The Executive Branch is headed by the President, and the job of the Executive Branch is really implementing the laws passed by Congress. And the Justice Department is an important part of the Executive Branch. They prosecute violations of the law. So they start out assuming if a person is arrested, then they are guilty. It is not their job to give a fair trial, but to get a conviction. They also run the prisons. There is no parole in the Federal system. But probation and pre-trial aspects are part of the courts, so that is under the Judicial branch.
So probation is monitored based on the decision of the Courts, and pre-trail monitoring is based on the evaluation of the Courts, based on input by the person's lawyer, and the federal prosecutors. So if you have a good lawyer, your pre-trial conditions may be less, but have a poor lawyer and an aggressive prosecutor, and you may sit in confinement awaiting trial.
The Judicial Branch is the Courts. They are the protectors of the Constitution. It is their job to see a person gets a fair trial. If a person is arrested, it depends on the persons lawyer to get a fair trial, and the Courts will step in if the Justice Department crosses the line and tries to deny the person a fair trial. After conviction, sentences originate in the Courts, and are carried out by a division of the Executive Branch. The Judicial Branch provides law, and for some, that is not the same as justice. The Courts rule whether charges brought against a person conforms with the law. So if a person is charged with the wrong law, the Courts will toss out that charge.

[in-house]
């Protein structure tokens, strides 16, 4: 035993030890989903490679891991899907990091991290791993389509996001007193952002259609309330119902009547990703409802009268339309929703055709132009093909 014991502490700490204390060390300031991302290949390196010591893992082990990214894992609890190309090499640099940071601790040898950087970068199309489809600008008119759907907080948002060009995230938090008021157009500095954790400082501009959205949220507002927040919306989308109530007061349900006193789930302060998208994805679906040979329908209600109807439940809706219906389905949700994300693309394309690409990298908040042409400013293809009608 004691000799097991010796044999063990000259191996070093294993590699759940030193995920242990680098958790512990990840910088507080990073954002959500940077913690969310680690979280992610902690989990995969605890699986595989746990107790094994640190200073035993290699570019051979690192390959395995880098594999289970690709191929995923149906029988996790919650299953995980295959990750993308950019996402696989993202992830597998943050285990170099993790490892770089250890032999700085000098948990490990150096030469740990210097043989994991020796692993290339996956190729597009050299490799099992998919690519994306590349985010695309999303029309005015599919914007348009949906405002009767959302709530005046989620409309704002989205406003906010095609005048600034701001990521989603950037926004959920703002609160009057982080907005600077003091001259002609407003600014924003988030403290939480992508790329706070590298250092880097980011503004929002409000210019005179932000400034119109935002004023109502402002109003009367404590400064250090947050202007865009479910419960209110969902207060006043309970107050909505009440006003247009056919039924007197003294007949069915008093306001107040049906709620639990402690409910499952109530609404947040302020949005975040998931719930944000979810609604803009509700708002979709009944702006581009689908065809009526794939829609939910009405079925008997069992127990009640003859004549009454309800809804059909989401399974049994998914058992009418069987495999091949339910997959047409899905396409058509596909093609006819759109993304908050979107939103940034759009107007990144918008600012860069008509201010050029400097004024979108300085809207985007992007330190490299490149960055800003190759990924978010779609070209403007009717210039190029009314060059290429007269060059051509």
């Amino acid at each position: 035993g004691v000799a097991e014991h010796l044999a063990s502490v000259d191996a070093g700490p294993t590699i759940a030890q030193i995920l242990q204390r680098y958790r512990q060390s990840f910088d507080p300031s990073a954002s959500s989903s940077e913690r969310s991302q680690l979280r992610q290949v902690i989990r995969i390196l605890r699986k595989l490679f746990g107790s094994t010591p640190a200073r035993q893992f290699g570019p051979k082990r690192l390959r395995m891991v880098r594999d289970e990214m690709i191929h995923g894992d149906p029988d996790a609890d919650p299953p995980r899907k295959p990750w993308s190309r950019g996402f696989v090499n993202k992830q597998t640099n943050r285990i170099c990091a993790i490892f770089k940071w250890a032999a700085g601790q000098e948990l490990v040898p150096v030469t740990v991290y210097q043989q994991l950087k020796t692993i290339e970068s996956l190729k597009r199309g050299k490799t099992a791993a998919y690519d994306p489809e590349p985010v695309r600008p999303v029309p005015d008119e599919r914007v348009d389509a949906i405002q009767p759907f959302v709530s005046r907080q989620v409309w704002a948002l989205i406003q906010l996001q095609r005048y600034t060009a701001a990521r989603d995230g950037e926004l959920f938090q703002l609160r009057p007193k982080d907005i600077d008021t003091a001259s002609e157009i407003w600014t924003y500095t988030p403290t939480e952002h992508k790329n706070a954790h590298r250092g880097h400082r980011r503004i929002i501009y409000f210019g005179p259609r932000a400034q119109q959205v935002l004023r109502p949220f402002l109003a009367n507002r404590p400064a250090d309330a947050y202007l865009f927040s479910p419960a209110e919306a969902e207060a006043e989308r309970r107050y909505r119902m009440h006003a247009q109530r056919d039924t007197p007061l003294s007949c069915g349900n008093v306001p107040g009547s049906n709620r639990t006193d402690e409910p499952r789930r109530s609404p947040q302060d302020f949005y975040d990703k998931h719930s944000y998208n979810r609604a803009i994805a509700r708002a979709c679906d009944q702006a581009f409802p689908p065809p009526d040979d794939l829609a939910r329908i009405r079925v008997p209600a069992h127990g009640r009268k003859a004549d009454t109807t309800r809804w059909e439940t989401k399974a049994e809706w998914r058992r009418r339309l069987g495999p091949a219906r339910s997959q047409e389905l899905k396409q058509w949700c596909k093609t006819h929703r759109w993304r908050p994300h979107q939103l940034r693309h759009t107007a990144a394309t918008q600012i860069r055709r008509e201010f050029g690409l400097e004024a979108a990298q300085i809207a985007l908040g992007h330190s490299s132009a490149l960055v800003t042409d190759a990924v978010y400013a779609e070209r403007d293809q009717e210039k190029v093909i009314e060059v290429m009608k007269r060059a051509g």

The Legislative Branch is the third branch. Lately, it seems they accomplish nothing. But the laws originate in the legislative branch, enforced through the Executive Branch, and ruled on by the Judicial branch. All three branches are equal under the Constitution.
When the legislative branch decides to make everything a Federal crime, it adds to the number of people who can be...